The distant and painful recovery
Julia Ioffe’s TNR profile of Nouriel Roubini is better than most, if a little bit on the fawning side; it’s noteworthy for delving more into his biography and background than other profiles of Nouriel that I’ve seen. It also ends with a glimmer of optimism:
He’s been thinking a lot not just about the way down but the way out. With the help of the Obama administration’s policies (not great, he says, but better than nothing), he sees “a light at the end of the tunnel.” To actually get to the end of it, though, the United States will have to get used to consuming less, which means China, Germany, and Japan will have to get used to producing less, which means that all the intermediaries–Chile, Australia, Brazil–will have to scale back and turn inward like everyone else. The world may curve and warp a bit, and it will be difficult, but Roubini sees good in this. Given the right changes, perhaps the United States can develop with the productive long view in mind, and maybe its human talent can be spread more equitably. “When you have more financial engineers than computer engineers, you know that the brightest minds have gone into something where, probably, the margin was excessive,” he had told me earlier. “Maybe some of these bright people are going to do something entrepreneurial, more creative, or go into government. I think that’s actually a good change. The transition is painful, but the result may be good.”
I had tea yesterday with a very bright mathematician and computer scientist who, in the wake of the financial crisis, is not going to go work for a hedge fund as he’d anticipated. Instead, he’s packing up his bags and moving — with his fiancée — to Kaust, the King Abdullah University of Science and Technology in Saudi Arabia, which he described as having a faculty like Caltech’s and an endowment like Harvard’s. All that money will be put to many uses, of course, but the main object of study will be the future of the energy industry — which is surely a much more useful and productive place to use one’s intelligence than the finance industry.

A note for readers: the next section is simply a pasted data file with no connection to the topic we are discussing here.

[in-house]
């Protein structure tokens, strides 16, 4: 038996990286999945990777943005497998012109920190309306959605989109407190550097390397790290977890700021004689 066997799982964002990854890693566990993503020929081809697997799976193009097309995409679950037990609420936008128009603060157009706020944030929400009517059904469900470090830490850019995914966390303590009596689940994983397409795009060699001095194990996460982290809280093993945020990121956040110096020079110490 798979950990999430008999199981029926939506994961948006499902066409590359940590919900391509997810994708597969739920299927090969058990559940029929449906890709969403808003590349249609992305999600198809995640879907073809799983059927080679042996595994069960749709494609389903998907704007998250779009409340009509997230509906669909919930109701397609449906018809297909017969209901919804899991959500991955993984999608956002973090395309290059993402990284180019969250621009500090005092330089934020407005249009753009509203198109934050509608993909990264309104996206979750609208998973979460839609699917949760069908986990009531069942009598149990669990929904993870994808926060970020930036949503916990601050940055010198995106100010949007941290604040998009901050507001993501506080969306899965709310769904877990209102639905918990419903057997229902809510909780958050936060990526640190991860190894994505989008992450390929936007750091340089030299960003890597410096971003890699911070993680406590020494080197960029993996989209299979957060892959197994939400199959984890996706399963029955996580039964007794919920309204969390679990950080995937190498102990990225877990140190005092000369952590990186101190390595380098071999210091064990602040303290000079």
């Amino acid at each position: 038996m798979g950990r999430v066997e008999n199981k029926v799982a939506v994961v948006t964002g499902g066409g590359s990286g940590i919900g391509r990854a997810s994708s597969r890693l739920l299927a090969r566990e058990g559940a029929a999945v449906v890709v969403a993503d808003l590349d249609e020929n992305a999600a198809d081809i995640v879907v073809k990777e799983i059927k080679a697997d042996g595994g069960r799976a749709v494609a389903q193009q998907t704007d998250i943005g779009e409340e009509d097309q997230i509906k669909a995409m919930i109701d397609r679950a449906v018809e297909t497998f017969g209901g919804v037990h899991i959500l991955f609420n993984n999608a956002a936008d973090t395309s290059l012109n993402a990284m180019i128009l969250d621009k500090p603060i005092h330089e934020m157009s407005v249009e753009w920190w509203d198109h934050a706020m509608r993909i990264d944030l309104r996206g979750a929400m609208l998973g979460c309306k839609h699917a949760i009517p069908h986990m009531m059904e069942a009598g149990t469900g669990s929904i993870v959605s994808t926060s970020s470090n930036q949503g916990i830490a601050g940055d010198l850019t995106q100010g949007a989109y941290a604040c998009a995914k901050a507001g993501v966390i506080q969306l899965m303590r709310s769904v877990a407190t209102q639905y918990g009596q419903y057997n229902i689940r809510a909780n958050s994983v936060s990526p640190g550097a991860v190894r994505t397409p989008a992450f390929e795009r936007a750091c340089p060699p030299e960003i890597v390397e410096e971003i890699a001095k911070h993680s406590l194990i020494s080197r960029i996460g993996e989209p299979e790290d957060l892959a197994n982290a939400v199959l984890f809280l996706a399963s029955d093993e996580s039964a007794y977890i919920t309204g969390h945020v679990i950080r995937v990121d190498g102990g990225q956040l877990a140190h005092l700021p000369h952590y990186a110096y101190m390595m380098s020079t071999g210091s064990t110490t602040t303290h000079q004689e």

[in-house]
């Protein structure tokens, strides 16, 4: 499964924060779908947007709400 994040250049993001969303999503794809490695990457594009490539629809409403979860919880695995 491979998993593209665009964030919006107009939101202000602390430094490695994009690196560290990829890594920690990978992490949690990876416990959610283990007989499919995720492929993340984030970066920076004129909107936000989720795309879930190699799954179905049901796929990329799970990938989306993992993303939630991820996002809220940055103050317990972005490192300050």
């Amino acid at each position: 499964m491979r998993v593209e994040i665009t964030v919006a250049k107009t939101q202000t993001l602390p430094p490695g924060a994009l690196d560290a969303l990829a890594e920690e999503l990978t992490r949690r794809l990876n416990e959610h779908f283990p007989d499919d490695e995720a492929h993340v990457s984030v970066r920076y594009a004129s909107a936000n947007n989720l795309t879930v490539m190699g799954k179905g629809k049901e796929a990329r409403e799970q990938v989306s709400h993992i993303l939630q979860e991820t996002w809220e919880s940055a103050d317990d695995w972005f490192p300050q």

Interestingly, the mathematician was still in a bull-market mindset: after a 25-year bull market and an 18-month bear market, he seemed to expect that markets would start rebounding again in no time, and indeed that the rebound might already have started. That kind of thinking is going to take a long time to eradicate, I think.
So over the long term, I’m optimistic that the redeployment of US human resources away from finance and into the real economy is bound to be a good thing. But in the medium term, the process of “scaling back and turning inwards” around the globe is going to be extremely painful — and is far from over. Or, to put it a more familiar way, things are going to get worse before they get worse. Only very slowly and very painfully might they start to get better — and it’s not going to happen any time soon.